I think of Leonardo as one of us,  he shared our sensibility, with his insatiable curiosity and courage, his scientific approach; his playfulness; his openness to possibilities; his skepticism; his use of inconsistencies; his caricatures; and for the purpose of this post, his embrace of accidentals.  In this sense, Kenneth Clark says, he anticipated modern art.  About 120 years ago, when paint started dripping on a canvas, it was sometimes allowed to do so.  By the 1940’s dripping paint had come to represent an aesthetic in itself, with Jackson Polack it’s most famous representative.  An aesthetic of chance occurrence was edging out the old aesthetic of control.

If you’ve ever seen Urban Decay Photography, you know that it speaks to the modern sensibility.  At first, it may be shocking (never was to me, though) but then it sinks in and reaches you at a very deep  level of your  life experience. Where the old sensibility measured time teleologically, this new sensibility embraces time– how shall we say—mystically, as an element of constant surprise and potential.  And isn’t that where we live, from one moment of consciousness to the next and to get to the next moment, we have to let the previous moment die.

Decay.  Urban Decay.

What other kind of decay is there?  Well, obviously, rural decay.  But that’s too fast and predictable, since in a season or two the new crop grows out of the compost of the old.  But Urban Decay is slow and it’s not predictable, because it’s about ideas.  What we see crumbling is not just that wall, that arch, that mural, that tracery, that tile floor, etc, but the ideas, values and hierarchies these things once defended.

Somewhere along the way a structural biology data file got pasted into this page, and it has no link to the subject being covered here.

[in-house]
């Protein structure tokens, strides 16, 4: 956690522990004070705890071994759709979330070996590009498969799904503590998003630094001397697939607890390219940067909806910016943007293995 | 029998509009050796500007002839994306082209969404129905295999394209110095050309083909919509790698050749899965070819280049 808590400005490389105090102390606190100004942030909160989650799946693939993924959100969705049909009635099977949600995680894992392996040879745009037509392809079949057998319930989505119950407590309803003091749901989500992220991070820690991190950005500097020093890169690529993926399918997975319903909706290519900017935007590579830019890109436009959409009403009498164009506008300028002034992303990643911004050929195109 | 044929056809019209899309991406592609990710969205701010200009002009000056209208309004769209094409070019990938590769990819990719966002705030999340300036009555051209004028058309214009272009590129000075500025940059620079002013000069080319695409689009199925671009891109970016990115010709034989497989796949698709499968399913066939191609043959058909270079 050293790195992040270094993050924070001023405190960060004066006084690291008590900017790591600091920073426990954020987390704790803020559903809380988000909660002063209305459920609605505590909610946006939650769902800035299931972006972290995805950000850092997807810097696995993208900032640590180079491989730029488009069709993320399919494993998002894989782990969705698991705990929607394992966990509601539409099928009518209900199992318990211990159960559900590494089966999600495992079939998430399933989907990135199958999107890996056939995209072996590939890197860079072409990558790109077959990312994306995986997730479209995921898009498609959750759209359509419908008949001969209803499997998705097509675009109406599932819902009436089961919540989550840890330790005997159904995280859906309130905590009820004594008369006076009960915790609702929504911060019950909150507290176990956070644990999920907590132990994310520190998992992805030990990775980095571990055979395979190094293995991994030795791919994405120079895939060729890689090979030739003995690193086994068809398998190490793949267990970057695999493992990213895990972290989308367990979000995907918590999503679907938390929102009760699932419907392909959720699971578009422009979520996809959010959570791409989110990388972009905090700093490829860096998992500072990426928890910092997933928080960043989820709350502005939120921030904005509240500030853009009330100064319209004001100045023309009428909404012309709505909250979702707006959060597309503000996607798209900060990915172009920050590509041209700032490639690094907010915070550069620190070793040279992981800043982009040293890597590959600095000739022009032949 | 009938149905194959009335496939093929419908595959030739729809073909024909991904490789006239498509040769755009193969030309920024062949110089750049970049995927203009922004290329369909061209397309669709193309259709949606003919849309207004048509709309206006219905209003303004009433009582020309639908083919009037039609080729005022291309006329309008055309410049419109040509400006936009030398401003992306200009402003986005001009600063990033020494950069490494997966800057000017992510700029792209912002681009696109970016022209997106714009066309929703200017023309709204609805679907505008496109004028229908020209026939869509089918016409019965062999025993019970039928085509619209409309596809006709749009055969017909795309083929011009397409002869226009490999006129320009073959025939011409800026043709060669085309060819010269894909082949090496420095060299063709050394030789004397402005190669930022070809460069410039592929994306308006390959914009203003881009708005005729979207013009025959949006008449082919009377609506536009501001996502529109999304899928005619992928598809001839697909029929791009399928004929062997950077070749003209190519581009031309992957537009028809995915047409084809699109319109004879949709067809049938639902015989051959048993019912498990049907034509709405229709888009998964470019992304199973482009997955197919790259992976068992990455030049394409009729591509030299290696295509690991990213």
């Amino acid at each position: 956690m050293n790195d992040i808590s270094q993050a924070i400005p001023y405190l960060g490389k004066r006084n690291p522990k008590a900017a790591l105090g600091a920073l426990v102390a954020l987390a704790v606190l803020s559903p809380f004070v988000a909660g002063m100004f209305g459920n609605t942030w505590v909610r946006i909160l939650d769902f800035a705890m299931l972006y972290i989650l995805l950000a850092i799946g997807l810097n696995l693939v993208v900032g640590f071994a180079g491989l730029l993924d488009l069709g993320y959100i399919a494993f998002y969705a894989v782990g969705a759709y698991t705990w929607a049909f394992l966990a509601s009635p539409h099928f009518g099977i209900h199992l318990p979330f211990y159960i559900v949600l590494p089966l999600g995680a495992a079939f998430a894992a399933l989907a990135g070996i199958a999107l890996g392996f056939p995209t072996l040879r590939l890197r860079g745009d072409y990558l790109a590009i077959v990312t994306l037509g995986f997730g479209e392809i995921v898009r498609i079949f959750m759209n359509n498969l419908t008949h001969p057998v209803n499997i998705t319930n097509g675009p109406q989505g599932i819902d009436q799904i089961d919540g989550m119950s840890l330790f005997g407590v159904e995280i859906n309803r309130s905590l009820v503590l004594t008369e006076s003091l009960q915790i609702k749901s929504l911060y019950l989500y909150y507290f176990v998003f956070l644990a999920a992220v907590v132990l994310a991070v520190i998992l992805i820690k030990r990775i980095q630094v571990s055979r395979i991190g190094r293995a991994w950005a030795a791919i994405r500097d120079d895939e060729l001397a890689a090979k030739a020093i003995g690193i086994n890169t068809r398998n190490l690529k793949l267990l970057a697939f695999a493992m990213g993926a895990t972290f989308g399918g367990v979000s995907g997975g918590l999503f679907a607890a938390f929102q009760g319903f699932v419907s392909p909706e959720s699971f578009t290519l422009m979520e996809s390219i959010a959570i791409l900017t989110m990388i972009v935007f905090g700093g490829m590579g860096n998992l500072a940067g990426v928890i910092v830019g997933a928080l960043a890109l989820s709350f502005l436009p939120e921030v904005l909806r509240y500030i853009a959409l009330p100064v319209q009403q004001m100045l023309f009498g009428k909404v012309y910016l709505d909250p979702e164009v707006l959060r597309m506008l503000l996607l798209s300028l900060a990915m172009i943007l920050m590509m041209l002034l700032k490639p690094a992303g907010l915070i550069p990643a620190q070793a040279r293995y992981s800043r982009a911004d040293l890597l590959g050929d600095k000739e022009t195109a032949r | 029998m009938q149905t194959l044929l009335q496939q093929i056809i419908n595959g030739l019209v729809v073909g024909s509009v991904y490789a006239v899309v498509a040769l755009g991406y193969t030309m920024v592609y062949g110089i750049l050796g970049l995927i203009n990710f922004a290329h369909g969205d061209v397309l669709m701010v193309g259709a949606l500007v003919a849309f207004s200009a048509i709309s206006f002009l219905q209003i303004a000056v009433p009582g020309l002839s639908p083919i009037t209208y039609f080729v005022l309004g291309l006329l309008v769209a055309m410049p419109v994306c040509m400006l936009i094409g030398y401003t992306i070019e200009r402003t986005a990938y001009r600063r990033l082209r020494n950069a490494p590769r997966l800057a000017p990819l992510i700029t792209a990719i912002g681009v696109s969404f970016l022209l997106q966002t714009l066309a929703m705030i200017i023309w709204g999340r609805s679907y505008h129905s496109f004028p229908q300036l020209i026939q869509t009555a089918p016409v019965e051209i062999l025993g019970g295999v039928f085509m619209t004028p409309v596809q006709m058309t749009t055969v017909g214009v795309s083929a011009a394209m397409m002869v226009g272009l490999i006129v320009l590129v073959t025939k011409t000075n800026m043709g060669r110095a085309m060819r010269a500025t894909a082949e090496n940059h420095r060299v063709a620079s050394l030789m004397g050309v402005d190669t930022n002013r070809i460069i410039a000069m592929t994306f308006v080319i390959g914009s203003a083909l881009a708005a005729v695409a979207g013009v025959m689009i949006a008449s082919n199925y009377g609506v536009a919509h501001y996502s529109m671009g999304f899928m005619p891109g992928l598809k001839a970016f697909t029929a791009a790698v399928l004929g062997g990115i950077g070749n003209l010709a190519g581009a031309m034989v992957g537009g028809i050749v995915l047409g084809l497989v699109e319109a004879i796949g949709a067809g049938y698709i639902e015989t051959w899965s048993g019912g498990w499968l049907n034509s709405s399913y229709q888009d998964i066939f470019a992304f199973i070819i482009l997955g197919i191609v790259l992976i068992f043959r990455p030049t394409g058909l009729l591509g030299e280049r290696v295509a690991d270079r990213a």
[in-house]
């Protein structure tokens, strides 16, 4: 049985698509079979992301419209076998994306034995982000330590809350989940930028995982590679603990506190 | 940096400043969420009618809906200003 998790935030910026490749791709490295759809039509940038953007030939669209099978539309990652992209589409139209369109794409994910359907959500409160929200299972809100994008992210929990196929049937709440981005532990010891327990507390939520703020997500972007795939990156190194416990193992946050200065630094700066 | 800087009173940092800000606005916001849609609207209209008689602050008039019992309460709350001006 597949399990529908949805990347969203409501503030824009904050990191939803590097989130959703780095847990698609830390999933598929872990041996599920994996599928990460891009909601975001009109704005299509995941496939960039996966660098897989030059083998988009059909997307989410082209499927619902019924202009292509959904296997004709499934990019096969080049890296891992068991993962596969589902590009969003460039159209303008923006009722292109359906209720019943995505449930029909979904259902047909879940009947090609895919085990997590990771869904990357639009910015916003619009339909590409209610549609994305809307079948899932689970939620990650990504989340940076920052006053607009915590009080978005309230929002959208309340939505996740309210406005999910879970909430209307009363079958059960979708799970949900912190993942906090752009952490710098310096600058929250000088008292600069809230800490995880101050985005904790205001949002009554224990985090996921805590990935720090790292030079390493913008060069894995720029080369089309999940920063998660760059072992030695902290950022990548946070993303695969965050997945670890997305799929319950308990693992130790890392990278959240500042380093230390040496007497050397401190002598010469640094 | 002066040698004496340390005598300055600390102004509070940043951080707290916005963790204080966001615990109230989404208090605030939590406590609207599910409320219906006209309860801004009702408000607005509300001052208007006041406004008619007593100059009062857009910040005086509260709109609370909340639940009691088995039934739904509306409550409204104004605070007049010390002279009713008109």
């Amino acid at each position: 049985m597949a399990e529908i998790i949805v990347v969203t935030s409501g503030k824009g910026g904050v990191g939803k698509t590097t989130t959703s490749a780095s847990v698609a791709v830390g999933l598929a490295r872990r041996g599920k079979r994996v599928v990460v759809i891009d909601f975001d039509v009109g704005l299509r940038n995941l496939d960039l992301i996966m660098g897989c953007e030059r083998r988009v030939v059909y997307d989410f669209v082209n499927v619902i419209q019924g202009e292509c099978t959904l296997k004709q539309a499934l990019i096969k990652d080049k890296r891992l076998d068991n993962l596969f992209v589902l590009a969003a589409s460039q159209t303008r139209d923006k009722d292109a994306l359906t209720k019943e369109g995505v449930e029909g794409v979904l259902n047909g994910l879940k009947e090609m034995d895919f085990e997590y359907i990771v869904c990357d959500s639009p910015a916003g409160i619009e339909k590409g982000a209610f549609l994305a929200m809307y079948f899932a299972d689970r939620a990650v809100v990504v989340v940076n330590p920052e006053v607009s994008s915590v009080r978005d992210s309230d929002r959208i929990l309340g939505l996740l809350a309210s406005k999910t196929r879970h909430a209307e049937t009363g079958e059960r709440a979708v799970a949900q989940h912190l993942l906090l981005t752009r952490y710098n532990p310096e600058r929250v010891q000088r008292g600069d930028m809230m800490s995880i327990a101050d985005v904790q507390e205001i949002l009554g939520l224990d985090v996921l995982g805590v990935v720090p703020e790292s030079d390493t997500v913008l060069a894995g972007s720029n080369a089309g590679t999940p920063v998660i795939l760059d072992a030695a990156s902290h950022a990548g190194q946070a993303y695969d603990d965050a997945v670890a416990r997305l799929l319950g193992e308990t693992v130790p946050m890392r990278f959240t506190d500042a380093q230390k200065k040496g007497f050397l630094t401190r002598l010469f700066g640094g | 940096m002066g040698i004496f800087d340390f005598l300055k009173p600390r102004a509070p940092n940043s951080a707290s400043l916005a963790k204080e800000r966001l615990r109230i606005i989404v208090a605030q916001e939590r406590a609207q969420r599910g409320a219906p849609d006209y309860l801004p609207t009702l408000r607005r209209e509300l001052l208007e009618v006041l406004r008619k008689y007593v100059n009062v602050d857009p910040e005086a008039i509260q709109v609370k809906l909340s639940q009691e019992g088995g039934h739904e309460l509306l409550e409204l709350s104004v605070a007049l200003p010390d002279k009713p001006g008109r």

My shot of the CTA tracks at Wabash and Madison (above) has some of that reflection in it.  It has that reference to crumbling urban structures and the reminder that these structures are inventions, as man-made and ephemeral as the ideas and hopes from which they sprang.  But that shot illustrates one other element we find in Urban Decay Photography:  severe composition.  In this case, it’s three horizontal stripes, progressing from narrow at to top, to wider in the middle, to widest at the bottom, creating a progression.

This emphasis on form is what distinguishes Urban Decay Photos.  It is well worth your while to study this genre. Here’s a link, for a start: